Despite the relatively more successful fitness tracker market, Fitbit, one of the biggest names in that area, is seeing some number problems. It has acquired Pebble, a darling of the smartwatch market, as well as Vector Watch, a move that is mostly seen as an act of desperation to remain in the game. Fitbit, however, was apparently not desperate enough to buy Pebble for its full selling price. Initially rumored to cost $40 million, Fitbit now reports that it bought the smartwatch maker for just $23 million.
While still more than half of Pebble’s initial estimated worth, it is a measly amount if you look a bit further back. Pebble has reportedly tried to sell itself before but it believed that its net worth was $200 million. Given the struggling smartwatch market and the relatively smaller portion that Pebble occupies, it’s no surprise that no one took the bait. And when someone like Fitbit finally did, it really didn’t have much choice but to concede to the buyer’s price.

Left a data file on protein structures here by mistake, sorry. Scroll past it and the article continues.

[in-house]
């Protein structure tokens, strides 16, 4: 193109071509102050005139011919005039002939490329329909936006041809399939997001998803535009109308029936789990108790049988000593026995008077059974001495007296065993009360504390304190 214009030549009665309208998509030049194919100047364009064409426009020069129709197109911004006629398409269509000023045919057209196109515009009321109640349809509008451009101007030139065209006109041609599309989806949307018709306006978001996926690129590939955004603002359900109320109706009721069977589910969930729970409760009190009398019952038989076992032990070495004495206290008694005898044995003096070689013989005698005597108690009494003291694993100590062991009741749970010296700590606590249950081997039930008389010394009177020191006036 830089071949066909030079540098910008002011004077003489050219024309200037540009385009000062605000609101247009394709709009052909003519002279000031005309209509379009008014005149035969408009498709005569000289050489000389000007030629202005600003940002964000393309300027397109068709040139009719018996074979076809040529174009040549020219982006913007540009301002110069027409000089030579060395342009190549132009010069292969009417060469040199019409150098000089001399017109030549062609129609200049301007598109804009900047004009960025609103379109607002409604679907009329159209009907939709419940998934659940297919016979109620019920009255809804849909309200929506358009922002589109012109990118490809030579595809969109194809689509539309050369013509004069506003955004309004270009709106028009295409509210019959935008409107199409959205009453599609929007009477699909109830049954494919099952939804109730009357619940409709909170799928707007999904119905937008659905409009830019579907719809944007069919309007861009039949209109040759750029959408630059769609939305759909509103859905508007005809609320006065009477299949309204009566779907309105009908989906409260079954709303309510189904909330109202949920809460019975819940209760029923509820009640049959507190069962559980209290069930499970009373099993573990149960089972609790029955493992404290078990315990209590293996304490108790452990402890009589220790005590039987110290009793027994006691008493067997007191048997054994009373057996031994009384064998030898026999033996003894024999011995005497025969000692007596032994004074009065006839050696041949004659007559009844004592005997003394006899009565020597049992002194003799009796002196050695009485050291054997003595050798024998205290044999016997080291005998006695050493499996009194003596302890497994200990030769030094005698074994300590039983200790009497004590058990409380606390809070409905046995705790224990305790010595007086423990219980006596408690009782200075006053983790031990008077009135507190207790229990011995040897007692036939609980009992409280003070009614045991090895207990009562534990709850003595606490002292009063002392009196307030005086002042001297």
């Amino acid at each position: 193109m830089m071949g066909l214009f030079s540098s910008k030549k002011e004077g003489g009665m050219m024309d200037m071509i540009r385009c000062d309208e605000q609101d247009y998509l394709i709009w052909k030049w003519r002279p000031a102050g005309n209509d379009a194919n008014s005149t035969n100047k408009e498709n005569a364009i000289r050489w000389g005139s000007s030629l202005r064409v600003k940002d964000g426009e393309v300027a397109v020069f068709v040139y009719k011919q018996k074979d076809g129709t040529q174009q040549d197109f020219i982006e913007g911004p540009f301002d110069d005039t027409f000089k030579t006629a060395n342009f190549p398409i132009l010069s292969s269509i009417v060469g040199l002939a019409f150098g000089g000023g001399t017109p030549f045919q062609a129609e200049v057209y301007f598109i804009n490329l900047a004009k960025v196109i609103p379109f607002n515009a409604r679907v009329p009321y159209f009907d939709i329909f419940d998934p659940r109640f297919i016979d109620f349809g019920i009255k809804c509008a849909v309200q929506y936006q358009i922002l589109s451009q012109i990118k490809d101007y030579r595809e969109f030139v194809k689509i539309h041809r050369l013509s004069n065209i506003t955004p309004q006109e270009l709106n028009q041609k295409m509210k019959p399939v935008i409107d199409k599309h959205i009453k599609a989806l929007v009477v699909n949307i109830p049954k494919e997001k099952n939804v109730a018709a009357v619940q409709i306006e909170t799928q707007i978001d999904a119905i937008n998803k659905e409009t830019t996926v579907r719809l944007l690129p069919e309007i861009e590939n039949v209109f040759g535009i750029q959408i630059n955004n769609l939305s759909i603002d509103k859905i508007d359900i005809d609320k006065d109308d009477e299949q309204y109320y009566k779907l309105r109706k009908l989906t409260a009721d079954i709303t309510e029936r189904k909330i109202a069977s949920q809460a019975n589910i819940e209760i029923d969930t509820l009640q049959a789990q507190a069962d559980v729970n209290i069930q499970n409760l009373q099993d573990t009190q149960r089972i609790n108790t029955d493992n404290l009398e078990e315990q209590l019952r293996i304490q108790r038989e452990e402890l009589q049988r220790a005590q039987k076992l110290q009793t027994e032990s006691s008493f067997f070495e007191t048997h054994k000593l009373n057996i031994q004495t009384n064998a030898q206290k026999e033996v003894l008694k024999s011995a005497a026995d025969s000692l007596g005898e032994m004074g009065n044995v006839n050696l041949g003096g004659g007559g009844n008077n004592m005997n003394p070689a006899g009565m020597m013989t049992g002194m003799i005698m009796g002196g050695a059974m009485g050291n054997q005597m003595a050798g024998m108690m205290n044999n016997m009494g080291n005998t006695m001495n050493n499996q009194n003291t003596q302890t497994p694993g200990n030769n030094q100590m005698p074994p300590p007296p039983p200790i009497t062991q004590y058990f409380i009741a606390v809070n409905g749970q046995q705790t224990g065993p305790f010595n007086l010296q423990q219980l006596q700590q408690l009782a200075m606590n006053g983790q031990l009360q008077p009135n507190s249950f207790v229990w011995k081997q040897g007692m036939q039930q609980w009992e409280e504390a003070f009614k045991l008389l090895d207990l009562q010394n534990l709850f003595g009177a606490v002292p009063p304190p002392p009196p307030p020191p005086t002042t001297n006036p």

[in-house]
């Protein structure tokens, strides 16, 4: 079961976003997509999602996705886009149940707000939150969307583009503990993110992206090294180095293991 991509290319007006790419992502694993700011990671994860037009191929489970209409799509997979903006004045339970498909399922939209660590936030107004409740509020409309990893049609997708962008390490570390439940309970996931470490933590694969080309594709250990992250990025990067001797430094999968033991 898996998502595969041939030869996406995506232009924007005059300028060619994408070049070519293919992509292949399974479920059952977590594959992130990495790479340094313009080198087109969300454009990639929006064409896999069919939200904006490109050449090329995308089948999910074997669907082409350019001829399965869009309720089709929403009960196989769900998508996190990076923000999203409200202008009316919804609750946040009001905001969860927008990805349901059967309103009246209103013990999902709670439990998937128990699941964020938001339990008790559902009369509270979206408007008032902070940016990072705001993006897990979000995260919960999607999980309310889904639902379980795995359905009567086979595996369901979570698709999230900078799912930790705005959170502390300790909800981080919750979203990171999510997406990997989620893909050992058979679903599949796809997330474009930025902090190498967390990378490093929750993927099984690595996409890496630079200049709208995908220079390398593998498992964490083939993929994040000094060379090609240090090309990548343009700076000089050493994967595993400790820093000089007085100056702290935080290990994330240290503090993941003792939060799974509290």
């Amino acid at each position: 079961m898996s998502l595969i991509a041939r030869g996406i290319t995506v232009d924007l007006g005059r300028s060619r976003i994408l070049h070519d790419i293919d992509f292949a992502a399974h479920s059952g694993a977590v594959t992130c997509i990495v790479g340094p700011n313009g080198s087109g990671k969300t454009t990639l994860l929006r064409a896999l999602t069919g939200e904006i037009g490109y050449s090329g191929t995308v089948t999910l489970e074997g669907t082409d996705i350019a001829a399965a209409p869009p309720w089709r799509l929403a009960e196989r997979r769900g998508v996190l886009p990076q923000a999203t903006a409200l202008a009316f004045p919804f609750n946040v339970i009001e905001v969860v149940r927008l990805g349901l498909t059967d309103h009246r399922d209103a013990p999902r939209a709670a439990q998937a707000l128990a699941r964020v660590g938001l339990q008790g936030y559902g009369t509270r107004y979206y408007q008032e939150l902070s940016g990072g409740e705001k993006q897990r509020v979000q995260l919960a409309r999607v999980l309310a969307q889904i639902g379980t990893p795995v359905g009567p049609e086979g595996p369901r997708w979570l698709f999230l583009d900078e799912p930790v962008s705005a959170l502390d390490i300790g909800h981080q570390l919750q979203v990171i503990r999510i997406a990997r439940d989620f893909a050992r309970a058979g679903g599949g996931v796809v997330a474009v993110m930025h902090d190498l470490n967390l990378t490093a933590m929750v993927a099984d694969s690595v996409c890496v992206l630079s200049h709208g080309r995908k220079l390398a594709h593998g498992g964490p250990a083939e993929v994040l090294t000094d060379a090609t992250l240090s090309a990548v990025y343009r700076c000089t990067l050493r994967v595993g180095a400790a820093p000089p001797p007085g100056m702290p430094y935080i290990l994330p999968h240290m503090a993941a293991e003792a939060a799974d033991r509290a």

At least it still did better than Vector Watch. The acquisition was announced back in January but it is only now that we’re seeing the numbers. Fitbit revealed that it spent $15 million for Vector Watch, which is probably still a win considering how smaller the latter is compared to Pebble.
It is undoubtedly a sad year for Pebble fans. Once seen as a champion of the smartwatch market, Pebble’s story has mostly ended in a tragedy no matter how you spin it. There will no longer be any new Pebble devices and even the planned ones like Pebble Core have been canceled. Existing Pebble smartwatches will continue to function to some extent this year but probably not indefinitely. And despite its IP and some of its talent moving over to Fitbit, Pebble as we know it is dead. To add insult to injury, it was only a tenth of what it thought it was worth.
The big question now is how Fitbit will use these new acquisitions to turn its fortunes around. Its sales and revenues dropped last quarter compared to the same 2015 period and it is now looking towards smartwatches for some hope. The smartwatch market, however, hasn’t exactly been that hopeful itself, so it remains to be seen how Fitbit will find salvation in smartwatches.